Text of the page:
Our Black Daughters & Black Sons Need Different Lessons
As a mom to a new baby girl and 2-year-old boy, you might think I feel prepared for motherhood, know what to expect. But the second time around, I anticipate something different. Holding my daughter, I expect an entirely new set of challenges. It's hard to explain. But since my first child will grow up to be a black man and my second child will grow up to be a black woman, I can't help but feel that they require different life lessons.
It's an interesting feeling, knowing that you have given birth to marginalized individuals. You would think it would be comforting, knowing that you yourself have experienced a marginalized life. One would hope your experiences with marginalization would prepare you to provide your children with the tools to navigate their own experiences. Unfortunately, it doesn't work that way. Where we live — in the rural west — policies, beauty ideas, and simply the lack of diversity will impact the realities that my children face as black individuals.
For example, my daughter will grow up in the post #MeToo era. She will be aware of and read about other women's experiences with sexual harassment. But it is also likely that she will experience racialized sexism herself.
It's important that I teach my son to be a good ally. However, it's not necessary to prepare him for a world where he should expect to be on the receiving end of sexual harassment.
I will have to teach my daughter that no relationship is worth losing herself. With time, I'll have to remind her this is particularly important when stepping into the role of motherhood. The emotional labor that my daughter is expected to put forth as a woman and as a black woman is different than what my son will experience. Sure, he may be a parent one day, but he will not have to walk through life with the expectation that he sacrifice his career and identity for his children.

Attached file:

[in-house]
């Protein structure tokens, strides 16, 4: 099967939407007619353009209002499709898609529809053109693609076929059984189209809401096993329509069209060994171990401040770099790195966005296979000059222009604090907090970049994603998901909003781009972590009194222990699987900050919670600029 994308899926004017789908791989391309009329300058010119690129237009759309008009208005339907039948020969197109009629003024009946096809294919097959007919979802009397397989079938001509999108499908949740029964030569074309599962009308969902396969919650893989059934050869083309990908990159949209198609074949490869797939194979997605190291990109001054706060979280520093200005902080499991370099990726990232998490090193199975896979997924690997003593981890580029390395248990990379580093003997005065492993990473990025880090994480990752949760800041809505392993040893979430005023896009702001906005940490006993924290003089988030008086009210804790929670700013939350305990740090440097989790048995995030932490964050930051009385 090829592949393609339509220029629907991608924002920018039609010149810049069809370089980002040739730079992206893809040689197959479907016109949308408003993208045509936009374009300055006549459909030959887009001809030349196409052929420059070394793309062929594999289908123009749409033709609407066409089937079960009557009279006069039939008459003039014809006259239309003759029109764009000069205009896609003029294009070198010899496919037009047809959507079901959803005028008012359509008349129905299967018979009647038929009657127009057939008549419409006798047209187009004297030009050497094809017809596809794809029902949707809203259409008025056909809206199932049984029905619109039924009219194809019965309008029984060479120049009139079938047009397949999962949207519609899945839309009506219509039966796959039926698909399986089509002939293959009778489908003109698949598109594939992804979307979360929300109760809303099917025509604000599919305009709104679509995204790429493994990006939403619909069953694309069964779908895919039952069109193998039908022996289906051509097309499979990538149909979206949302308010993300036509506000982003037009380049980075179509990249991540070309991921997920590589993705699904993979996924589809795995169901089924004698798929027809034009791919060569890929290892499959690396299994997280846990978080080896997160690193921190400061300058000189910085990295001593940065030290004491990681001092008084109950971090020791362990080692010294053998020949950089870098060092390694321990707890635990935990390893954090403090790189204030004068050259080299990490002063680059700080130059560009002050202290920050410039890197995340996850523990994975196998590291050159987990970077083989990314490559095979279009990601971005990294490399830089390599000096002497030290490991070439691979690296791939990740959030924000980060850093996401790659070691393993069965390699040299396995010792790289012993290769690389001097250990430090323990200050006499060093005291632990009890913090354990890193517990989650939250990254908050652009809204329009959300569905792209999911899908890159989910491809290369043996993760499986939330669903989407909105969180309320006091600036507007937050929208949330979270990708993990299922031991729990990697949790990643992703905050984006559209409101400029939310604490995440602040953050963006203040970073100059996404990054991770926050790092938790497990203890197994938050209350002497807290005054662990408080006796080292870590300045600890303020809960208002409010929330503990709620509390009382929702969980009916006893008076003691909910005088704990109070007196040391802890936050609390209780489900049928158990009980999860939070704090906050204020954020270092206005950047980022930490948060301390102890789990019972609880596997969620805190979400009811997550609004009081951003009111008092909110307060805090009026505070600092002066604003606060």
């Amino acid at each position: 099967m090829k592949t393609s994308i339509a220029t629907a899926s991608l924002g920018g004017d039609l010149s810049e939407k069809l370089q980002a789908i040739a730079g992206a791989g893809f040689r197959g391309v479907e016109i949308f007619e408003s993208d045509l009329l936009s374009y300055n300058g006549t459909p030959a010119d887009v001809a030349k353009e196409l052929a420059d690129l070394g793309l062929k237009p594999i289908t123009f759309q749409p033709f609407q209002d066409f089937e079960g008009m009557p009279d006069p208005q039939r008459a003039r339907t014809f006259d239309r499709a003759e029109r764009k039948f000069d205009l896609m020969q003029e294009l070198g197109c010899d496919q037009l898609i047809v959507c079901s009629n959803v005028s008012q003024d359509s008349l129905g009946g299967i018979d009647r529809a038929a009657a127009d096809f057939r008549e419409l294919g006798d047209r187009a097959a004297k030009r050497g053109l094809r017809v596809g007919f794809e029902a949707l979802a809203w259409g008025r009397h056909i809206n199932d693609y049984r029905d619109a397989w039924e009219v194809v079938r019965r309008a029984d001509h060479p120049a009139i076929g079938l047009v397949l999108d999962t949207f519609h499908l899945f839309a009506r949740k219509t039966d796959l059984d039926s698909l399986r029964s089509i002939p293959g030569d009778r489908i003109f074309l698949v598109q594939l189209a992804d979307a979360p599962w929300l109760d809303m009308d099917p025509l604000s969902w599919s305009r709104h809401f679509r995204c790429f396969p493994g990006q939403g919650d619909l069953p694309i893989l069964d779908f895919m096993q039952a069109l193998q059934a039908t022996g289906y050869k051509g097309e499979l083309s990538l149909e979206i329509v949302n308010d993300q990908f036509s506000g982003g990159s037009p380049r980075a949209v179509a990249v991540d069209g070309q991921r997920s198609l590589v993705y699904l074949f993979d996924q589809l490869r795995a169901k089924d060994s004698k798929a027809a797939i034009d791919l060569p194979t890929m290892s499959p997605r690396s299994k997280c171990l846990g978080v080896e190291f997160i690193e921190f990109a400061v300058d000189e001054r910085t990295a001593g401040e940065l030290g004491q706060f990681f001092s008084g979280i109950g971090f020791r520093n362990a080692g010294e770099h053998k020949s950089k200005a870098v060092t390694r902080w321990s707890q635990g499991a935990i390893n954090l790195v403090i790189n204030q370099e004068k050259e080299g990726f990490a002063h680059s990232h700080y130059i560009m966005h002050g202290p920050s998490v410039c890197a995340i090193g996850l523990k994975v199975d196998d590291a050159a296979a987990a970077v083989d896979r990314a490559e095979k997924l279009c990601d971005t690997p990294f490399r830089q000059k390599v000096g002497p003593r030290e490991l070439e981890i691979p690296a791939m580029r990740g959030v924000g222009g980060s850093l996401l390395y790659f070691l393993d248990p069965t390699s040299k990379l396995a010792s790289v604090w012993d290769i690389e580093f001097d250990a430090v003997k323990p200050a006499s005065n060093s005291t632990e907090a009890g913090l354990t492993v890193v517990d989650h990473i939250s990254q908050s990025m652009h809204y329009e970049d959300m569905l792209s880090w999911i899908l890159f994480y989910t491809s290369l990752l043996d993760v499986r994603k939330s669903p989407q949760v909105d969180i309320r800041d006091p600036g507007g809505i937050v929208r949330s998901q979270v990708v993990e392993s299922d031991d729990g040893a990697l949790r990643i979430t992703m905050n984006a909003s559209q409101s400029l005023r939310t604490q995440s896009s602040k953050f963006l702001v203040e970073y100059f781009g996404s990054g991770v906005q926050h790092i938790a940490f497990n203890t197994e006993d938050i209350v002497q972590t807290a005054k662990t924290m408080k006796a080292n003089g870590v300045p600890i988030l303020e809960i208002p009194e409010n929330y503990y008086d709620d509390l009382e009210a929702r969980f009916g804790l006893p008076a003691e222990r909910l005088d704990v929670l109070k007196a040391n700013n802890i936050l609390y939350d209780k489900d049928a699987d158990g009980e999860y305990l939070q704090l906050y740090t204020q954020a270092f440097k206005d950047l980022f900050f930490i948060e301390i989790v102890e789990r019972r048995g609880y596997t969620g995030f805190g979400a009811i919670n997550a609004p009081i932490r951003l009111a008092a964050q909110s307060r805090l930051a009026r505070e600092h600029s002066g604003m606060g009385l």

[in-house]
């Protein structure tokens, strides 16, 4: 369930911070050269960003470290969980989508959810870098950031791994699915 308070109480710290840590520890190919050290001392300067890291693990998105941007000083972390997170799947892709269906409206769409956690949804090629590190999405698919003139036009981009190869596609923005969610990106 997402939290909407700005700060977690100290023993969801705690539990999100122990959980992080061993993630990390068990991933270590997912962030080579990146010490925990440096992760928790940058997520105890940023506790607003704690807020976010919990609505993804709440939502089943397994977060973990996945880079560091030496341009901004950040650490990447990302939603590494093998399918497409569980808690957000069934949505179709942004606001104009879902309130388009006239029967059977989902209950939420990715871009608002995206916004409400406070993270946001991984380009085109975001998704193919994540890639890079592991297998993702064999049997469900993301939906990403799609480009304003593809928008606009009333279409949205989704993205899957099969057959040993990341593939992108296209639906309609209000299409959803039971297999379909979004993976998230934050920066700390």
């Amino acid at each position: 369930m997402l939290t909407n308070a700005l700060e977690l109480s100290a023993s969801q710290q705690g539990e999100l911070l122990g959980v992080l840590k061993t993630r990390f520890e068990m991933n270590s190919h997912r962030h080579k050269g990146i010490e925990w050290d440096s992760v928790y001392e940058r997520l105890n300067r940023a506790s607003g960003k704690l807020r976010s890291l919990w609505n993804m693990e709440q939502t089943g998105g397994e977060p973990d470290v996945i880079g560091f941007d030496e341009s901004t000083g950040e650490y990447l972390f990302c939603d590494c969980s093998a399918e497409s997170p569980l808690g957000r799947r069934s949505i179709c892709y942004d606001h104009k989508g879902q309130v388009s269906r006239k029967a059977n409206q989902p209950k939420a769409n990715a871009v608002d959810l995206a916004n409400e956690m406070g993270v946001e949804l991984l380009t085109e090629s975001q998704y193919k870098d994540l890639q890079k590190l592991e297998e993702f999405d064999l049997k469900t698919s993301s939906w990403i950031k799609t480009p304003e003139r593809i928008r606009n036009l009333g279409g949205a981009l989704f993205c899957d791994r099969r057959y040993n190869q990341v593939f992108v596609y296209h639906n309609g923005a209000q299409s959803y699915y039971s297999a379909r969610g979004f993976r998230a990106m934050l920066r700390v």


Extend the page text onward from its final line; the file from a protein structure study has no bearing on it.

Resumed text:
One area of particular concern is teaching my daughter the lifelong importance in knowing when to say no. In a variety of areas, women's "no's" are not well received. Saying no can get you labeled all kinds of negative things and it can make people interact with you in passive-aggressive ways. But that doesn't make the lesson any less important. She will have to learn, as I am still learning, that saying no to others can mean saying yes to yourself.
And teaching her to affirm herself is a big part of what she will have to learn. As a black girl, the world around her will expect her to prove that she deserves a seat at the table.
Her qualifications will often be questioned, and her authority will be challenged regularly. In the caste system of the United States, she is one of the last to experience a trickle-down of power. But she can't back down. And she has to understand that no individual regardless of gender has the right to make her feel like she does not belong in a position of leadership.
One of the last yet most impactful areas that I will have to teach my daughter a different lesson then I will my son is in the lesson of beauty. Black women are not automatically perceived as beautiful. Her brother will likely be fetishized and commodified as a challenge for young girls hoping to defy their fathers. This is still a form of oppression, but his attractiveness will feel validated.
In her case, she will not see many reflections of herself in national beauty conversations. With time, I hope she will understand that if anything that does not negate her beauty it just makes her beauty more rare.
Of course, this list isn't all inclusive, but for me, it serves as a reminder that my experience is raising a daughter will in some ways contrast my experiences of raising a son.
I take the role in loving and educating each of them very seriously. The differences they will have in life affirm that it is OK, and often necessary, to raise your daughter's different from the way you raise your sons.
I look forward to the lessons that I will teach each of them. But more importantly, I look forward to the lessons they will teach me.
After a very frustrating first birth experience, this Deaf mother wanted a change. Will the help of two Deaf doulas give the quality communication and birth experience this mom wants and deserves? Watch Episode Four of Romper's Doula Diaries, Season Two, below, and visit Bustle Digital Group's YouTube page for more episodes.